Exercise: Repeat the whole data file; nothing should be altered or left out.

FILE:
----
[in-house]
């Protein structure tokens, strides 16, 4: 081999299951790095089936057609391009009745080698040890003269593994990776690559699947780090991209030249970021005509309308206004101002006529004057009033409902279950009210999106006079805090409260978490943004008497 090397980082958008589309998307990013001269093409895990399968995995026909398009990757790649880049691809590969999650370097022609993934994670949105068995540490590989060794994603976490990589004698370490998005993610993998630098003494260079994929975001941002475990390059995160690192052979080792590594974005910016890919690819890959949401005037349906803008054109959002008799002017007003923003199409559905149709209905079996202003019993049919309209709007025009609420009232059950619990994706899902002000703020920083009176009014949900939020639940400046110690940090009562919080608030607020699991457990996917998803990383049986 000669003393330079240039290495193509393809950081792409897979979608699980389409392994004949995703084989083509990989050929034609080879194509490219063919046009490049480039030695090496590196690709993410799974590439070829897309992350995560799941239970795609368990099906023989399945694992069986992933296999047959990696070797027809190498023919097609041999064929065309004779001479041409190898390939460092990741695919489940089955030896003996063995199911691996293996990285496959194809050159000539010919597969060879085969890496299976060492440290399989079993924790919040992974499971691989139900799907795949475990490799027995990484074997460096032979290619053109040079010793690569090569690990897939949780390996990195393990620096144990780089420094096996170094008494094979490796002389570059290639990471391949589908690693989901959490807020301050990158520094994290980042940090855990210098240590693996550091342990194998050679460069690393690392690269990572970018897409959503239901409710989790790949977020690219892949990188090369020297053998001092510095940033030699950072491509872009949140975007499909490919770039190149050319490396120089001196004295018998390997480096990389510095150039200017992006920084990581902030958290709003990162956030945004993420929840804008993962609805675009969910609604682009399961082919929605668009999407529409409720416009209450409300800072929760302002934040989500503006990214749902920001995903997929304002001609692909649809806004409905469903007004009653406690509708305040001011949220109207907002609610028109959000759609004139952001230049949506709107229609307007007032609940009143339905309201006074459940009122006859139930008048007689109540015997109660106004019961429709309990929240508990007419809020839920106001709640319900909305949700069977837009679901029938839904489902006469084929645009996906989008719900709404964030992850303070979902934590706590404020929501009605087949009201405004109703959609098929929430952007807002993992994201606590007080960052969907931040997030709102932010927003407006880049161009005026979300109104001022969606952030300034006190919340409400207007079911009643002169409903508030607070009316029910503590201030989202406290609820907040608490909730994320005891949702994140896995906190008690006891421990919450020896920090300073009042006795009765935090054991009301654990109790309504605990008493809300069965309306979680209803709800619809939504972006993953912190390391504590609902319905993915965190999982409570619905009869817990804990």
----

[in-house]
């Protein structure tokens, strides 16, 4: 081999299951790095089936057609391009009745080698040890003269593994990776690559699947780090991209030249970021005509309308206004101002006529004057009033409902279950009210999106006079805090409260978490943004008497 090397980082958008589309998307990013001269093409895990399968995995026909398009990757790649880049691809590969999650370097022609993934994670949105068995540490590989060794994603976490990589004698370490998005993610993998630098003494260079994929975001941002475990390059995160690192052979080792590594974005910016890919690819890959949401005037349906803008054109959002008799002017007003923003199409559905149709209905079996202003019993049919309209709007025009609420009232059950619990994706899902002000703020920083009176009014949900939020639940400046110690940090009562919080608030607020699991457990996917998803990383049986 000669003393330079240039290495193509393809950081792409897979979608699980389409392994004949995703084989083509990989050929034609080879194509490219063919046009490049480039030695090496590196690709993410799974590439070829897309992350995560799941239970795609368990099906023989399945694992069986992933296999047959990696070797027809190498023919097609041999064929065309004779001479041409190898390939460092990741695919489940089955030896003996063995199911691996293996990285496959194809050159000539010919597969060879085969890496299976060492440290399989079993924790919040992974499971691989139900799907795949475990490799027995990484074997460096032979290619053109040079010793690569090569690990897939949780390996990195393990620096144990780089420094096996170094008494094979490796002389570059290639990471391949589908690693989901959490807020301050990158520094994290980042940090855990210098240590693996550091342990194998050679460069690393690392690269990572970018897409959503239901409710989790790949977020690219892949990188090369020297053998001092510095940033030699950072491509872009949140975007499909490919770039190149050319490396120089001196004295018998390997480096990389510095150039200017992006920084990581902030958290709003990162956030945004993420929840804008993962609805675009969910609604682009399961082919929605668009999407529409409720416009209450409300800072929760302002934040989500503006990214749902920001995903997929304002001609692909649809806004409905469903007004009653406690509708305040001011949220109207907002609610028109959000759609004139952001230049949506709107229609307007007032609940009143339905309201006074459940009122006859139930008048007689109540015997109660106004019961429709309990929240508990007419809020839920106001709640319900909305949700069977837009679901029938839904489902006469084929645009996906989008719900709404964030992850303070979902934590706590404020929501009605087949009201405004109703959609098929929430952007807002993992994201606590007080960052969907931040997030709102932010927003407006880049161009005026979300109104001022969606952030300034006190919340409400207007079911009643002169409903508030607070009316029910503590201030989202406290609820907040608490909730994320005891949702994140896995906190008690006891421990919450020896920090300073009042006795009765935090054991009301654990109790309504605990008493809300069965309306979680209803709800619809939504972006993953912190390391504590609902319905993915965190999982409570619905009869817990804990």